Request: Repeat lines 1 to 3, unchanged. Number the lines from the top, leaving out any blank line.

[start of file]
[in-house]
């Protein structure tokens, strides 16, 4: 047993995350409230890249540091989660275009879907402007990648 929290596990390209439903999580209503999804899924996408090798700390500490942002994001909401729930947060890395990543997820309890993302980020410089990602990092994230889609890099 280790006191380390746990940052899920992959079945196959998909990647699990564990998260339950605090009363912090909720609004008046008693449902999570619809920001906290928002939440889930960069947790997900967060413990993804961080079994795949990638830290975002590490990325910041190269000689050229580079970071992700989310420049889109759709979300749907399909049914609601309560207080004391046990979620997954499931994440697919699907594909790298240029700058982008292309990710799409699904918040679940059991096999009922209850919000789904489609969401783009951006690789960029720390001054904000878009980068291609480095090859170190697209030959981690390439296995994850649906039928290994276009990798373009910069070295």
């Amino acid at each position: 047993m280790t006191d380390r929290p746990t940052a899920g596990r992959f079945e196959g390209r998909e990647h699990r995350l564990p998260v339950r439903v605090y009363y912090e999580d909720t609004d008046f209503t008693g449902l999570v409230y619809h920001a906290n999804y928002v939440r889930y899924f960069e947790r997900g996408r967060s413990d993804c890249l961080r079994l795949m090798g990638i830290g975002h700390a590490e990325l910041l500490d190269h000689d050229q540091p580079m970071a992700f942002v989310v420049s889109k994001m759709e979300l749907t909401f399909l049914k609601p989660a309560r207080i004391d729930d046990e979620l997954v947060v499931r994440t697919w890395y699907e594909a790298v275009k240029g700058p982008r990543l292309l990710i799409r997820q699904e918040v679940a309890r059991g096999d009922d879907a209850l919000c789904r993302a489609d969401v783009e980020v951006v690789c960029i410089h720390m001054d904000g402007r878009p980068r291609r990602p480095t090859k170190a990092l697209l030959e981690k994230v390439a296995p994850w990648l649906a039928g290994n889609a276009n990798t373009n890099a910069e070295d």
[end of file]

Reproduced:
[in-house]
């Protein structure tokens, strides 16, 4: 047993995350409230890249540091989660275009879907402007990648 929290596990390209439903999580209503999804899924996408090798700390500490942002994001909401729930947060890395990543997820309890993302980020410089990602990092994230889609890099 280790006191380390746990940052899920992959079945196959998909990647699990564990998260339950605090009363912090909720609004008046008693449902999570619809920001906290928002939440889930960069947790997900967060413990993804961080079994795949990638830290975002590490990325910041190269000689050229580079970071992700989310420049889109759709979300749907399909049914609601309560207080004391046990979620997954499931994440697919699907594909790298240029700058982008292309990710799409699904918040679940059991096999009922209850919000789904489609969401783009951006690789960029720390001054904000878009980068291609480095090859170190697209030959981690390439296995994850649906039928290994276009990798373009910069070295």
């Amino acid at each position: 047993m280790t006191d380390r929290p746990t940052a899920g596990r992959f079945e196959g390209r998909e990647h699990r995350l564990p998260v339950r439903v605090y009363y912090e999580d909720t609004d008046f209503t008693g449902l999570v409230y619809h920001a906290n999804y928002v939440r889930y899924f960069e947790r997900g996408r967060s413990d993804c890249l961080r079994l795949m090798g990638i830290g975002h700390a590490e990325l910041l500490d190269h000689d050229q540091p580079m970071a992700f942002v989310v420049s889109k994001m759709e979300l749907t909401f399909l049914k609601p989660a309560r207080i004391d729930d046990e979620l997954v947060v499931r994440t697919w890395y699907e594909a790298v275009k240029g700058p982008r990543l292309l990710i799409r997820q699904e918040v679940a309890r059991g096999d009922d879907a209850l919000c789904r993302a489609d969401v783009e980020v951006v690789c960029i410089h720390m001054d904000g402007r878009p980068r291609r990602p480095t090859k170190a990092l697209l030959e981690k994230v390439a296995p994850w990648l649906a039928g290994n889609a276009n990798t373009n890099a910069e070295d």